Cirrhosis of the liver is a serious medical condition and is the result of advanced liver disease. As the liver gets damaged by disease or alcohol abuse, scars form within the liver. The cirrhosis scarring blocks the flow of blood within the liver which interferes with the liver’s normal function. Cirrhosis of the liver is irreversible and eventually enough scarring accumulates that a liver transplant is the only treatment option.
- What I need to know about Cirrhosis
- Causes of Cirrhosis
- Cirrhosis Definition by the Mayo Clinic
- Liver Disease Facts
- Cirrhosis: Also Called Hepatic Fibrosis
- Chronic Liver Disease / Cirrhosis Information
Symptoms of Cirrhosis can vary wildly, with sometimes no symptoms being present at all. Early symptoms can include a loss of energy, weight loss, nausea, stomach pain, or the appearance of small red blood vessels on the skin. As the disease worsens, the symptoms also worsen. Skin and eyes can become yellowed as the liver isn’t able to filter blood fast enough. Fluid can build up within the legs and abdomen, known as edema. Palms can turn red, and skin can get bruised more easily. If enough symptoms are present, a doctor may decide to do a biopsy which can confirm the presence of cirrhosis.
Cirrhosis of the liver has many potential causes; however, there are two causes that make up the majority of cases. The viruses hepatitis B and C together are attributable to over 55% of cases, and alcohol consumption is the cause to another 20% of cases. There are many other causes such as primary sclerosing cholangitis, hereditary hemochromatosis, Wilson’s disease and galactosemia, which can be combined with a hepatitis B or C infection, or alcohol abuse.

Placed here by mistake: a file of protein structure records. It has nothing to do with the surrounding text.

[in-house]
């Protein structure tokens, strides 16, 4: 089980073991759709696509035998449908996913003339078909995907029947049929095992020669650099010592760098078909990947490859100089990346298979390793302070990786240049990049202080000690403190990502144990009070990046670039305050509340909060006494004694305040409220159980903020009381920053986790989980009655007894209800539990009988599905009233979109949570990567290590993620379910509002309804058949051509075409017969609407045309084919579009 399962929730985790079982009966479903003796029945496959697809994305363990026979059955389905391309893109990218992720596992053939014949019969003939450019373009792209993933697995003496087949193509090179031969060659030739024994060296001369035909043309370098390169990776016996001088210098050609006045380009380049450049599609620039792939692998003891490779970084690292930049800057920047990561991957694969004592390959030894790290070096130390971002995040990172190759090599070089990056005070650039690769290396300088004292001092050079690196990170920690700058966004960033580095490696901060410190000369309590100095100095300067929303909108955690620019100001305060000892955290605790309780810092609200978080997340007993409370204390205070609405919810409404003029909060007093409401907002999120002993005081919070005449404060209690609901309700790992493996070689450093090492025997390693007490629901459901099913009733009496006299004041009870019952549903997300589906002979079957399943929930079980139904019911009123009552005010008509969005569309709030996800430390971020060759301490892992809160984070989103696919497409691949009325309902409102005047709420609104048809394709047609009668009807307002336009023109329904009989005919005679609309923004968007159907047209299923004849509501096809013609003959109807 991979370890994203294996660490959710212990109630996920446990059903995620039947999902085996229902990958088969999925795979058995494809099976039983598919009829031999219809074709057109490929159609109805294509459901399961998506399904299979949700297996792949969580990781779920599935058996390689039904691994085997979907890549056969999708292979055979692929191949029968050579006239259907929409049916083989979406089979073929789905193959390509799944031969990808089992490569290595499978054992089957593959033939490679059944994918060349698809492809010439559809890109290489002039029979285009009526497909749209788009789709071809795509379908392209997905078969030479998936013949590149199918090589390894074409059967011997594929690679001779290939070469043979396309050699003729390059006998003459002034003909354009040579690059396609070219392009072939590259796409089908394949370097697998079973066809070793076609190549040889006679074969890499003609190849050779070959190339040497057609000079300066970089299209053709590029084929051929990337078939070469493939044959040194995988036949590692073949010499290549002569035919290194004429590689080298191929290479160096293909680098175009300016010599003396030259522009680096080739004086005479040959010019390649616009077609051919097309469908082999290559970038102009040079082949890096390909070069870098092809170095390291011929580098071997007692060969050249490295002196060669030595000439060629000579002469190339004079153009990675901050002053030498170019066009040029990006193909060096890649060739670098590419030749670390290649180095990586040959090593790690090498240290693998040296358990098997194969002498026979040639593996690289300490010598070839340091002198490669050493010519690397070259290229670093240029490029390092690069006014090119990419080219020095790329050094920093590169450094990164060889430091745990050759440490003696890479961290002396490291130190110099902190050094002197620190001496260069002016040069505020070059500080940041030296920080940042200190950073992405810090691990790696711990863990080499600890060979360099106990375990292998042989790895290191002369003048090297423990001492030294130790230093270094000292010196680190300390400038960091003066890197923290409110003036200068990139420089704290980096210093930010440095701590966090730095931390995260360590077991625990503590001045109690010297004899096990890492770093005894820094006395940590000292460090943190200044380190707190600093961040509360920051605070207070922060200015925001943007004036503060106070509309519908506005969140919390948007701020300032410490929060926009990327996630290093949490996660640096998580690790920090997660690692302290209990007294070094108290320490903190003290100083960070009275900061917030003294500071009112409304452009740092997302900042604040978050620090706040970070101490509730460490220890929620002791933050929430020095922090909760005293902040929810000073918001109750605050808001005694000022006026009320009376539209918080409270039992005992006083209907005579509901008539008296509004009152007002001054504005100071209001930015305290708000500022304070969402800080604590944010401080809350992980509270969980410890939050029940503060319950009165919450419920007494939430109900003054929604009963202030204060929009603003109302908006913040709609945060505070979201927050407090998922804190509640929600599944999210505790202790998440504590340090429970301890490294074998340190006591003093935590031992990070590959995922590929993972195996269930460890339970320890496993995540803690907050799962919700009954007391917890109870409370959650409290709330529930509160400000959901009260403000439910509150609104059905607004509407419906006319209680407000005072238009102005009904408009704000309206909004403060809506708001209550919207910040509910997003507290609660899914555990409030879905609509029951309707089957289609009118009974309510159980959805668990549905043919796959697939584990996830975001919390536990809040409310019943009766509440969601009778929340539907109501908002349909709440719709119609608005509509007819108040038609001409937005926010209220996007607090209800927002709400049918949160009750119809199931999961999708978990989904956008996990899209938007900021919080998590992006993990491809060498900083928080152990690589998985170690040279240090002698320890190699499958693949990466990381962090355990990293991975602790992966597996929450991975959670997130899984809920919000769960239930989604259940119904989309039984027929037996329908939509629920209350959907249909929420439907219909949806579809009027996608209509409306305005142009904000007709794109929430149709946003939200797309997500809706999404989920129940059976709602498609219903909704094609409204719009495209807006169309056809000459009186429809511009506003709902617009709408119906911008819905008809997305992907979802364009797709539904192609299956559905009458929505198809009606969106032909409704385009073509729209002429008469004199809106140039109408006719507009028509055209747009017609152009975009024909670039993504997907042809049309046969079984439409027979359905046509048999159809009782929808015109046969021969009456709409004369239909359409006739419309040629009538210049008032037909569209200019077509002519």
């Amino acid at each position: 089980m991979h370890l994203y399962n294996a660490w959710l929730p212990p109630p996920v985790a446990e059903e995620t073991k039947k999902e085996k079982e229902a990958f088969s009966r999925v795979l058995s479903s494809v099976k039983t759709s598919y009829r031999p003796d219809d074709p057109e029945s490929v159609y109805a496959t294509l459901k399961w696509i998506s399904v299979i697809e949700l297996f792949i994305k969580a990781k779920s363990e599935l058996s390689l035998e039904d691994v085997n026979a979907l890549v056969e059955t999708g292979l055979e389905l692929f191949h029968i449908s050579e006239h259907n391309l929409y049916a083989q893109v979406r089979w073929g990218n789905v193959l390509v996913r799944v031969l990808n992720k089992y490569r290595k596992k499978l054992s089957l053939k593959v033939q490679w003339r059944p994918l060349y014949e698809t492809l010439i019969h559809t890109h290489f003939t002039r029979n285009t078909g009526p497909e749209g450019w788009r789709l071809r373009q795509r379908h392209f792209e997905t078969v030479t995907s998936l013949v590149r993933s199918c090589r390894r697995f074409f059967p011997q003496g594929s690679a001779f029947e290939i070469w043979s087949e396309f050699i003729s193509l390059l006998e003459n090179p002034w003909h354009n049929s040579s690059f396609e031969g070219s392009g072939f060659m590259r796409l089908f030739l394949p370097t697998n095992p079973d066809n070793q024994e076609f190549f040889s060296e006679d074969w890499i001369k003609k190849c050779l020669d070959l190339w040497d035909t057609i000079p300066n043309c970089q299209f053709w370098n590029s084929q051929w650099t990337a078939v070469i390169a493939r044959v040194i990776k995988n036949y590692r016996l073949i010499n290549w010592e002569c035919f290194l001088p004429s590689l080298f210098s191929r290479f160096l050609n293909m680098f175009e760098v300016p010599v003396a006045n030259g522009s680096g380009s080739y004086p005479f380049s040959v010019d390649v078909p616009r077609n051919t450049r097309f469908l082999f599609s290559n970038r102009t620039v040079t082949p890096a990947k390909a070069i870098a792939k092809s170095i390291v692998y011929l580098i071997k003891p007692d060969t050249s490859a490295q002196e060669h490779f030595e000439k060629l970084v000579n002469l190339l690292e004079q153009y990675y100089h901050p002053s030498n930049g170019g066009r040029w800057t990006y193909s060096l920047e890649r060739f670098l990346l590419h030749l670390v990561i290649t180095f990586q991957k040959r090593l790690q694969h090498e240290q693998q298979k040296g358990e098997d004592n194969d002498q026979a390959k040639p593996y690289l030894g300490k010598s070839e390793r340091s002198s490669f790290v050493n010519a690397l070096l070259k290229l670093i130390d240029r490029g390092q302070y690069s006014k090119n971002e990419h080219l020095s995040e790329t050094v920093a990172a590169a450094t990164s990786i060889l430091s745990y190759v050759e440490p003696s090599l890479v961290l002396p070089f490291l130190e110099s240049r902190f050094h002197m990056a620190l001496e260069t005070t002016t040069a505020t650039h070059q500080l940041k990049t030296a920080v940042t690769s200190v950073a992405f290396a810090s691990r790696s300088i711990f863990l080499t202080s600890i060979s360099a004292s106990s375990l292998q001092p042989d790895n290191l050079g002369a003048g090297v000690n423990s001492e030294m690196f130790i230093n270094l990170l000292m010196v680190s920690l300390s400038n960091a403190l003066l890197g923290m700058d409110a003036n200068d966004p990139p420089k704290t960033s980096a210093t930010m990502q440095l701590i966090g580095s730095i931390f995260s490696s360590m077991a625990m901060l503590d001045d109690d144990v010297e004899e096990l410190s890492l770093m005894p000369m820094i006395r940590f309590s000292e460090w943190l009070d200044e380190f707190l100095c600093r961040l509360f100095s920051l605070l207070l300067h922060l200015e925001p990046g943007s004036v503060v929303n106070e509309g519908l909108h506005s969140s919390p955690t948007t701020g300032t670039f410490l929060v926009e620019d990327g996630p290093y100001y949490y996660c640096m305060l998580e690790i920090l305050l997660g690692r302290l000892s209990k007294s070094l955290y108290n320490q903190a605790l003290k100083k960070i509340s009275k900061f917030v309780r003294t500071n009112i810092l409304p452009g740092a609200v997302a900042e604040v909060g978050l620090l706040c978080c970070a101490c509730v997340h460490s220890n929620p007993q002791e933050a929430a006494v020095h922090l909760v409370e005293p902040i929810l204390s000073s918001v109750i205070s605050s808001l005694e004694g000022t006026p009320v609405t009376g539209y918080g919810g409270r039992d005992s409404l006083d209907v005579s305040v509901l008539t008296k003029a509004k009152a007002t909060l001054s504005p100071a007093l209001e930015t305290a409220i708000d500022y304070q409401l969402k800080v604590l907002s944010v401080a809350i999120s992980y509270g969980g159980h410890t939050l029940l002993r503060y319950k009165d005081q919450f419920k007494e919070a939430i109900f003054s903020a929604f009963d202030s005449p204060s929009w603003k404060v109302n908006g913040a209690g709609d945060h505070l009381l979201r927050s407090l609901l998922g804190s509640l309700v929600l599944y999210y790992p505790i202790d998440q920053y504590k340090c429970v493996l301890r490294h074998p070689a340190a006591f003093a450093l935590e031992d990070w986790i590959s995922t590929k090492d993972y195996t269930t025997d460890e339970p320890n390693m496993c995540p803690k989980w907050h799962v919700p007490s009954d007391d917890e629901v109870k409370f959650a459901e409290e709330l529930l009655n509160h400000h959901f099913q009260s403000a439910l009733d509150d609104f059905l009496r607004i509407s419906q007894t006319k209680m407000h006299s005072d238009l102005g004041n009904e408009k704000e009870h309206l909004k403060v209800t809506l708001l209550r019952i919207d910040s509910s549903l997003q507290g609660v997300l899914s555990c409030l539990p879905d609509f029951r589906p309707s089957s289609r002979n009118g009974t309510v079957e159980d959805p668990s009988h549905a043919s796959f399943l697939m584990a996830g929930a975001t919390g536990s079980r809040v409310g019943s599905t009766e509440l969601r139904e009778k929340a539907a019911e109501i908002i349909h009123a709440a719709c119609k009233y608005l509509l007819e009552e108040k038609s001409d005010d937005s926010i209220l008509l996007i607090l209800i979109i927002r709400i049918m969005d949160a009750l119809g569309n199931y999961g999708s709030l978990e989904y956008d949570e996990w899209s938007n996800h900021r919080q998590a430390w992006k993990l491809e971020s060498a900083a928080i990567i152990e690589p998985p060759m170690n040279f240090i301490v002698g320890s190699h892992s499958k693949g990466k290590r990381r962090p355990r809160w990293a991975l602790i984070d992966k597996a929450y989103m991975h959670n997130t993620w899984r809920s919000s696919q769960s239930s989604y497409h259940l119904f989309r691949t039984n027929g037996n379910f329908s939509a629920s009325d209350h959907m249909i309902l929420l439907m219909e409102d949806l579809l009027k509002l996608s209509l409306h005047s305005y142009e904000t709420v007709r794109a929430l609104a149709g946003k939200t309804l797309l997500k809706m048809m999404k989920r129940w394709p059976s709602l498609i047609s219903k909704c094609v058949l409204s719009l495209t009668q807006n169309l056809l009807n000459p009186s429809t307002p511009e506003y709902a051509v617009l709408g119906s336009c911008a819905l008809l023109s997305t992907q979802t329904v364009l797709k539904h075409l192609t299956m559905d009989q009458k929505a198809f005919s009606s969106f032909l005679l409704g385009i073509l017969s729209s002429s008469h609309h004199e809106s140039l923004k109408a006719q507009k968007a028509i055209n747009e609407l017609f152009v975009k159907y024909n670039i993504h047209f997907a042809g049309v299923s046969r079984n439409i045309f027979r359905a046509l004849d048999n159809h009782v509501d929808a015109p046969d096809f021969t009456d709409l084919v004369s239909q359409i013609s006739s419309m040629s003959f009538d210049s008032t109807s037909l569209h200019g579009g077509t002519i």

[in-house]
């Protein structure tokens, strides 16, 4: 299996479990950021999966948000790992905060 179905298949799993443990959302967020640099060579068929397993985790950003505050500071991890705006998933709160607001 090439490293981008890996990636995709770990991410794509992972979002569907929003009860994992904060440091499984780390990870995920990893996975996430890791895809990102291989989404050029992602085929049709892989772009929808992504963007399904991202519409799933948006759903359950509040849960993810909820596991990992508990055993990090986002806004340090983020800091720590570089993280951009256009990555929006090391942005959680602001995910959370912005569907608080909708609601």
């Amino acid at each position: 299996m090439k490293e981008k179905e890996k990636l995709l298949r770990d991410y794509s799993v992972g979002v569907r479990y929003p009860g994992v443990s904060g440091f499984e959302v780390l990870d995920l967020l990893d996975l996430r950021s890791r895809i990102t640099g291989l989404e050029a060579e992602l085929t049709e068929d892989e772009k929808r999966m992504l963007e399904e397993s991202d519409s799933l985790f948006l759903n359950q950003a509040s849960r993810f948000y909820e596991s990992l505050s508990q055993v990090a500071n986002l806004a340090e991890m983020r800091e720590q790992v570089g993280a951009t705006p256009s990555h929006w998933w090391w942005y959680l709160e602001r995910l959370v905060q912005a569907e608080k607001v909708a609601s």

- Cirrhosis Information
- Cirrhosis Info from the National Institute of Health
- Cirrhosis and Liver Disease Info from WomansHealth.gov
- Cirrhosis FAQ
- Hepatitis B and Cirrhosis
Alcoholism is the cause that most people associate with cirrhosis, and for good reason. Alcoholic cirrhosis develops in roughly 15% of people who have been heavily drinking for 10 years or more. Heavy drinking is defined as drinking 21 drinks a week for men, and 14 drinks a week for women. The exact cause of the damage done to the liver by alcohol is not fully known; however, it is believed that by-products created when the liver breaks down the alcohol cause it to back up with harmful substances as its ability to clean your blood is overwhelmed by the alcohol.
- The Role of Alcohol in Cirrhosis
- Cirrhosis Definition and Causes
- Cirrhosis Information from the Digestive Disease Center
There are three main types of alcoholic liver disease. The first stage is known as ‘fatty liver’ and is experienced by nearly all heavy drinkers. This stage goes away if you drink less alcohol. The second stage is known as alcoholic hepatitis and will affect 20-30% of people who continue to drink heavily. Alcoholic hepatitis can progress to liver failure which is a serious life-threatening condition. The 3rd stage is cirrhosis which is irreversible and leads to liver failure which requires a liver transplant.
When someone is diagnosed with cirrhosis, their doctor may order a liver biopsy. During a liver biopsy, a needle is inserted into the liver and is used to remove a small piece of the liver which will be analyzed. In addition to a biopsy, liver function tests may be performed to determine how well the liver is currently working. It is important to determine the current status of the liver to help determine the next course of action.
Cirrhosis is irreversible, so instead the treatment is focused on stopping the progression of it, as well as alleviating the symptoms. Some viral causes of cirrhosis can be cured which may halt the progression of the cirrhosis. Effects of the cirrhosis, such as internal bleeding, can be treated by the use of medications. If the cause of the cirrhosis is alcohol related, drinking must be stopped completely. If you continue to drink after a diagnosis of cirrhosis, you have less than a 40% chance of living longer than five years. If drinking is stopped, the chance of living after five years rises to 60-70%.
- Alcoholic Liver Disease Fact Sheet
- Alcohol Prohibition and Cirrhosis (PDF)
- Alcoholic Liver Disease Information
- Alcoholic-Induced Liver Disease Info
- Alcohol-Related Liver Disease
- Disparities in Deaths from Chronic Liver Disease and Cirrhosis (PDF)
- New Treatment Response in People With and Without Cirrhosis from Chronic Hepatitis C